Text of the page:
Back Goldfinch looking backwards

Thinking back on my discovery about the one Top Secret document among those I had charge of as a young naval officer in 1960 can be confusing. For on the surface of things, the secrecy of our operational codes for the crypto machine I had to bang away on regularly in the too-small crypto room was surely more important than keeping secret the fact that our aircraft were violating Chinese airspace. Yet the code sheets telling me how to set the rotors on the enigma machine were only classified Secret.

If the “enemy” got one of those code lists, he’d have a big lift up towards breaking our messages sent over the radio air. I could see this being very useful to an enemy. But how could it matter to China or the Soviet Union if either discovered our procedure for lying to the public about where our planes were flying? It couldn’t. China obviously knew what we were doing, and Russia would never believe we weren’t doing to China what we were surely also doing to them.

So whom were we protecting from what? OK, obviously we were protecting the American people from learning that we were lying to them about what we were doing in China. And this was more important to the people who put labels like Secret and Top Secret on things than keeping our crypto codes from the enemy.

But this is silly. We weren’t protecting the American people from learning something; we were hiding something from them. Hiding something from them that we were not hiding from China and Russia.

It looks like the government must have been worried that the people, if they got wind of what was really going on, might protest in some significant way that would lead to a change in this policy. That’s certainly one legitimate way to reason about motives. Government has to protect itself from democracy. OK. Makes a certain sense.

However, in reading about the trials of Jonas Salk's polio vaccine in the late 1950’s (my time in the USN, too), I came across another reason for the government to keep things secret from the people – you don’t want them to lose faith in the government. I can imagine some people in high places reasoning that way about this covert operation, too. Like this: for the sake of national security, the government has to do some ugly things from time to time. If the general public finds out about that, they are likely to lose faith in their government as just, decent and righteous. So we have to hide it from them.

Perhaps that makes no sense to my reader. Or to me. But that is exactly how things went down in the case of the polio vaccine in the 50’s. – The Salk vaccine was widely known (in the medical world) to be dangerous to people injected with it. Its use caused many cases of polio, including polio with severe paralysis and leading to death. It is possible that it also prevented a few people from getting polio, but from my reading, I don’t think it was more than a few Polio SM40 HIV Ebola etc. These facts were available to medical people at the time, but not to the general public. Suzanne Humphries explains why:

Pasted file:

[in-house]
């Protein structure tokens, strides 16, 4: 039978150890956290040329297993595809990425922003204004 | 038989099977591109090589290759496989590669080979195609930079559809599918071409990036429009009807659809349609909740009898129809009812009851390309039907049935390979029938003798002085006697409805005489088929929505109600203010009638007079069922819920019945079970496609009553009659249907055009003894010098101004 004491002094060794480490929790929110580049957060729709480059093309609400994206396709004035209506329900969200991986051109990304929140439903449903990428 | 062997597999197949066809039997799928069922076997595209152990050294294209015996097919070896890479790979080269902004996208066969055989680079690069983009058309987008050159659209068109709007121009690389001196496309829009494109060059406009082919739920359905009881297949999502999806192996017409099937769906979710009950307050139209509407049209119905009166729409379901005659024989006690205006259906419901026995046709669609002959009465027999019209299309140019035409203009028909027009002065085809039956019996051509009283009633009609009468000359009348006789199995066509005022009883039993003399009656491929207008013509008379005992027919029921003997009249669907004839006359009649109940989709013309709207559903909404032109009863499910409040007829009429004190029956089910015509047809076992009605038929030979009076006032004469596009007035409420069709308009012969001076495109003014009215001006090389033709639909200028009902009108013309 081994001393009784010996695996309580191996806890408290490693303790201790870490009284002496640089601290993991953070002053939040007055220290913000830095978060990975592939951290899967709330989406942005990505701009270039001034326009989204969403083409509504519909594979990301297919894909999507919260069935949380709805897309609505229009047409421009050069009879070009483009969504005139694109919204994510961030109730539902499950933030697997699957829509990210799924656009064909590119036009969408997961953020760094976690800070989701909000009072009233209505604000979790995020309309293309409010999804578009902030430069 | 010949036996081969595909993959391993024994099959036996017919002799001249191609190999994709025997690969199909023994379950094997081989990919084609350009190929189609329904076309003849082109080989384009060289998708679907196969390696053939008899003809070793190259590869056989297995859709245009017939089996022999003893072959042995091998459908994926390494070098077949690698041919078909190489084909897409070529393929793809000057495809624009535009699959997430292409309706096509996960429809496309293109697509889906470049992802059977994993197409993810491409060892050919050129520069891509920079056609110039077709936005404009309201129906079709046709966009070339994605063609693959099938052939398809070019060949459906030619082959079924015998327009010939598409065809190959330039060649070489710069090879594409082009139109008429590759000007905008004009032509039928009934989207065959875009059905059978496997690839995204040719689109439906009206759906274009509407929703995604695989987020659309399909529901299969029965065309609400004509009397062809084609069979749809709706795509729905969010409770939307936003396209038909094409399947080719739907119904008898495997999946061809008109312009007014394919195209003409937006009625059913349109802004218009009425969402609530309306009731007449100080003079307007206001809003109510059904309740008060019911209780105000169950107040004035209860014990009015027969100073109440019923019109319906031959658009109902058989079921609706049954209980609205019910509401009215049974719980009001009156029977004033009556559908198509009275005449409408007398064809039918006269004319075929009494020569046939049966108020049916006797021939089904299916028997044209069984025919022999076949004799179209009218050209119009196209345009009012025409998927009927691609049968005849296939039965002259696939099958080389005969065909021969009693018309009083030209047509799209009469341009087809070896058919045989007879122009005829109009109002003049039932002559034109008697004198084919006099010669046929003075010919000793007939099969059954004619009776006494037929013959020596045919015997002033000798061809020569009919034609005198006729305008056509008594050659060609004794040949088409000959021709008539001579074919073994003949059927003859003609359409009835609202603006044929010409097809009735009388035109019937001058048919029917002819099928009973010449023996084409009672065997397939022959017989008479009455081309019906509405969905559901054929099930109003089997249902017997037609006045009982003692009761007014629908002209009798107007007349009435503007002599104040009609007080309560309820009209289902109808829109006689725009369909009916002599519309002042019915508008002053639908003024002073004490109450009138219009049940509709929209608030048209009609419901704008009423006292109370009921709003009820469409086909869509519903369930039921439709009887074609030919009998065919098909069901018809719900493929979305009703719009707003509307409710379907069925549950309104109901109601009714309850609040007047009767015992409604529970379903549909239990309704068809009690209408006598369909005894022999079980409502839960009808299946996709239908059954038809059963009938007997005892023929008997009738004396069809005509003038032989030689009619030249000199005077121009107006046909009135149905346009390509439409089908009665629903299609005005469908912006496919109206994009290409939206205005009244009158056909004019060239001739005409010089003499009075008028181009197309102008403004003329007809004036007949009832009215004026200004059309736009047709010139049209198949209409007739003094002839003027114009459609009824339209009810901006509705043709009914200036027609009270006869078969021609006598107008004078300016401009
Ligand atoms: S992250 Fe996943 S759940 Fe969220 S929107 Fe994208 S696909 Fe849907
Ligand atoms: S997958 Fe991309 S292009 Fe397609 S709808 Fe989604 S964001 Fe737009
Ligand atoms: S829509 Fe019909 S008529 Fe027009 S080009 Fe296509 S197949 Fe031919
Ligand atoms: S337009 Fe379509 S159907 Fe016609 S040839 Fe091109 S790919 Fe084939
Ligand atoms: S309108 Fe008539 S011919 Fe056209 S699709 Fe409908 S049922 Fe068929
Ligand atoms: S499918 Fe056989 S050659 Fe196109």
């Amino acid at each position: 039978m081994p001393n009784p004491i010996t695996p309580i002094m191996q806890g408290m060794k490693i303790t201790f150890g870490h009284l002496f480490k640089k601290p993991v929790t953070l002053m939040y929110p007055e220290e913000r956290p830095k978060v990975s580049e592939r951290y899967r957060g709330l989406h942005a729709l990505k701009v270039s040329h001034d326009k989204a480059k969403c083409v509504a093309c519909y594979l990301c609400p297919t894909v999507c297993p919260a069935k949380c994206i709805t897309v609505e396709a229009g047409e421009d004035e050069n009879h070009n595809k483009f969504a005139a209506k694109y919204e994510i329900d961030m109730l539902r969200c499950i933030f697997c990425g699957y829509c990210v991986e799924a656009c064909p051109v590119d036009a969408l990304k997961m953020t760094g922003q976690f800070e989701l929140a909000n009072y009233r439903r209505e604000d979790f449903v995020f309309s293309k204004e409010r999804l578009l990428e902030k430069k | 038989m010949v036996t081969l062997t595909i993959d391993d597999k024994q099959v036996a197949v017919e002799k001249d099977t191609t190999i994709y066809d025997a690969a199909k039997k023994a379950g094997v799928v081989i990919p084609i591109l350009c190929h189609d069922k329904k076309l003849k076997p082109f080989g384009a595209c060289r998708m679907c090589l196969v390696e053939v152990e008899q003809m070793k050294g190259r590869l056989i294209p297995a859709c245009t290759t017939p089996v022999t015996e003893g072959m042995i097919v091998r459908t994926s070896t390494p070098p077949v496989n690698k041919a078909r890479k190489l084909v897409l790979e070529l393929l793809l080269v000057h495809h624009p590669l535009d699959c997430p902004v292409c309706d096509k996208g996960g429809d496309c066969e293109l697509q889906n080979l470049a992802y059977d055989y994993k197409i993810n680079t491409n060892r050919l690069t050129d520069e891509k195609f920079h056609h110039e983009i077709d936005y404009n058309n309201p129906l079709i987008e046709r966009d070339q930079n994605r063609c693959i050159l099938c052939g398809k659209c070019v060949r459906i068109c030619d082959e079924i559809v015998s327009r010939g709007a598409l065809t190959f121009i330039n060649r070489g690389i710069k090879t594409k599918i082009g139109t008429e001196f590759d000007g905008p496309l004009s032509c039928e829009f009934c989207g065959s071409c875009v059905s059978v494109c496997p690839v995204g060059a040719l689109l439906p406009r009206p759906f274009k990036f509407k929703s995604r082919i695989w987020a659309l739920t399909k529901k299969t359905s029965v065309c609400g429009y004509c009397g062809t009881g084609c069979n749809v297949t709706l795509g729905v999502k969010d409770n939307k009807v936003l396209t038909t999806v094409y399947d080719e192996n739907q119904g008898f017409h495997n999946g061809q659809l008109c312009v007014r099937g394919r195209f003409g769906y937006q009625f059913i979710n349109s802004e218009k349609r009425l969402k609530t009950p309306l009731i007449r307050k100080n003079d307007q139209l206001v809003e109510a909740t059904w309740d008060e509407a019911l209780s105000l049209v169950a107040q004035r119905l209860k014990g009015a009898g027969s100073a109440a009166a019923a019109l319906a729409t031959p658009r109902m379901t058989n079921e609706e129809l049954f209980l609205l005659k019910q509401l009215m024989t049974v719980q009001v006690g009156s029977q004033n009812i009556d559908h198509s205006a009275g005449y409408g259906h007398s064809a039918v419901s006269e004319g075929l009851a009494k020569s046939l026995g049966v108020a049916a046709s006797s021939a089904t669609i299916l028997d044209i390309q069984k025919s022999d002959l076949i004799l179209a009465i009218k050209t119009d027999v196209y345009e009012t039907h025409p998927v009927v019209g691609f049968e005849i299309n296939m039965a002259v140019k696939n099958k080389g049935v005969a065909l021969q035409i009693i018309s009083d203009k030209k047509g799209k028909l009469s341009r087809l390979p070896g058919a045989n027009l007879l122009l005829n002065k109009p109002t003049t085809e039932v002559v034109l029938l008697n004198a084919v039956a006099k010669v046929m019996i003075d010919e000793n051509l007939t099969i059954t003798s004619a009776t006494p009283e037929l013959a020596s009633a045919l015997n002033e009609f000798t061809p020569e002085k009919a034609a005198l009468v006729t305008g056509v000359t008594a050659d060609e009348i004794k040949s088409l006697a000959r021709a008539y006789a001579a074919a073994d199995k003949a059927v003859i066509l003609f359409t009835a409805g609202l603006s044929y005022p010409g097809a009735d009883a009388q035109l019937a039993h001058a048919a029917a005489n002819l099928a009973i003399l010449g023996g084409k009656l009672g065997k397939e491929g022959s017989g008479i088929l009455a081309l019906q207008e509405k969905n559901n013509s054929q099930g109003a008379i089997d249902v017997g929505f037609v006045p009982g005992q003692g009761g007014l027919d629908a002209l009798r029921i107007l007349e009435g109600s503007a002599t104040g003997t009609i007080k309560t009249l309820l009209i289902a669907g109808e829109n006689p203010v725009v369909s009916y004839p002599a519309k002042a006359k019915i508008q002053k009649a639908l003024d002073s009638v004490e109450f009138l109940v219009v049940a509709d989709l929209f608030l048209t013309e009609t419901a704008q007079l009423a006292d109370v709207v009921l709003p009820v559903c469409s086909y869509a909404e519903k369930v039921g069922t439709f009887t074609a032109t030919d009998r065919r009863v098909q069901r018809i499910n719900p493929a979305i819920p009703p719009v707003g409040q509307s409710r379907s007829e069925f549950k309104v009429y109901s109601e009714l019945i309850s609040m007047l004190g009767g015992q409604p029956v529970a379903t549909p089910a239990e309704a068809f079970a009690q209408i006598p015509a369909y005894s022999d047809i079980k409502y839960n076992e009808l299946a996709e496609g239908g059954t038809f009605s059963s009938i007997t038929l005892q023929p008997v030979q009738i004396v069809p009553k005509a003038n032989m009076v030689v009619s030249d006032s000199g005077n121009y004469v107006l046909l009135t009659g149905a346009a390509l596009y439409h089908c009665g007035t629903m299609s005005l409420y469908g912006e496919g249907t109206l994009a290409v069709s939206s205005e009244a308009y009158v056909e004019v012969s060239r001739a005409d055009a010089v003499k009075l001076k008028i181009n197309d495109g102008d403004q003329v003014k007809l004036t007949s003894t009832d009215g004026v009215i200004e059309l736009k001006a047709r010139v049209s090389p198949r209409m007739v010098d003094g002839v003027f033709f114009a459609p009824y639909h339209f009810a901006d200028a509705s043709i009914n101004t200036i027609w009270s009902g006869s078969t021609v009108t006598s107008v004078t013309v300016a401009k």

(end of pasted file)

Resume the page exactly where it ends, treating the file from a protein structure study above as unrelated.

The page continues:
You may be wondering how this information was concealed from the public for nearly fifty years. Congressman Percy Priest ordered and chaired a full investigation of the vaccine controversy. He admitted in 1956 that:

…in the previous year (1955) many responsible persons had felt that the public should be spared the ordeal of “knowledge about controversy.” If word ever got out that the Public Health Service had actually done something damaging to the health of the American people, the consequences would be terrible.… We felt that no lasting good could come to science or the public if the Public Health Services were discredited. {452}

I have found it very troubling to reflect on Congressman Priest’s statement. This is because it is easy to see how this rationale can be used in good faith by people in high places who see bad things happening to good people because of bad government (including regulatory) practice. Perhaps they know that biosolids, strongly supported by the EPA, are actually dangerous to the school children whose playgrounds are covered with them and the consumers who eat food fertilized with them, but they don’t want to let this information get out because they want people to have faith in EPA rulings.

The biosolids situation is treated very fully by the EPA whistleblower David L. Lewis in Science for Sale. He doesn’t see very many people operating in good faith, but he does show a lot of covering up.

Whatever the motives of people who might share more of what’s going on in the world with us, it definitely happens very often that significant detail is omitted from government, corporate and media presentations. And when this happens in such a way as to maintain the people’s faith in what we may broadly call the establishment, I find one of my many sources of cognitive dissonance.

In the right margin, I will post links to elucidations of such of these as I come to take time for.

Fascinatingly, on the website of the Office of the Director of National Intelligence (i.e, James Clapper) where the interview is dutifully reprinted in full, this quote comes out as “most truthful or least most untruthful manner.”

David L. Lewis, Science for Sale.

Silence in the Mountains.

Karen Sykes makes the news when she goes missing, but the press protects the public from the really disturbing part of the story.